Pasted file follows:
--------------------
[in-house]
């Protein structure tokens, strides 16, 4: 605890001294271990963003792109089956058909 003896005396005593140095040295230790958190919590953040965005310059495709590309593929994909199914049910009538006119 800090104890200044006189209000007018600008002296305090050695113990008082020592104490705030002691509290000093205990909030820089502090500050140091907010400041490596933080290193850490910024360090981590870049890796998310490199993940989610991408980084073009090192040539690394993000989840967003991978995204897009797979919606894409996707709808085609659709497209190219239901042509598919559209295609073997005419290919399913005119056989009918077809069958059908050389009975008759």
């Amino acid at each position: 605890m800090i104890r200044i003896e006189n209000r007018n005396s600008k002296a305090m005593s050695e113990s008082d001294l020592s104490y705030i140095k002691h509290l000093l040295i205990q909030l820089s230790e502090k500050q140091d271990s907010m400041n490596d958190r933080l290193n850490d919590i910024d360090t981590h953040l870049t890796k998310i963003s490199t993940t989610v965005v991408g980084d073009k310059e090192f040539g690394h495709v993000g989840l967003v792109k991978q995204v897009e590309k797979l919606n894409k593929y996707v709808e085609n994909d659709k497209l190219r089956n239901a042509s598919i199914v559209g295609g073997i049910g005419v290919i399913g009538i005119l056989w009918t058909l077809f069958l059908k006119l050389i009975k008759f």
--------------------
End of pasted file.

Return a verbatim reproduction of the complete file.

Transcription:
[in-house]
């Protein structure tokens, strides 16, 4: 605890001294271990963003792109089956058909 003896005396005593140095040295230790958190919590953040965005310059495709590309593929994909199914049910009538006119 800090104890200044006189209000007018600008002296305090050695113990008082020592104490705030002691509290000093205990909030820089502090500050140091907010400041490596933080290193850490910024360090981590870049890796998310490199993940989610991408980084073009090192040539690394993000989840967003991978995204897009797979919606894409996707709808085609659709497209190219239901042509598919559209295609073997005419290919399913005119056989009918077809069958059908050389009975008759």
């Amino acid at each position: 605890m800090i104890r200044i003896e006189n209000r007018n005396s600008k002296a305090m005593s050695e113990s008082d001294l020592s104490y705030i140095k002691h509290l000093l040295i205990q909030l820089s230790e502090k500050q140091d271990s907010m400041n490596d958190r933080l290193n850490d919590i910024d360090t981590h953040l870049t890796k998310i963003s490199t993940t989610v965005v991408g980084d073009k310059e090192f040539g690394h495709v993000g989840l967003v792109k991978q995204v897009e590309k797979l919606n894409k593929y996707v709808e085609n994909d659709k497209l190219r089956n239901a042509s598919i199914v559209g295609g073997i049910g005419v290919i399913g009538i005119l056989w009918t058909l077809f069958l059908k006119l050389i009975k008759f």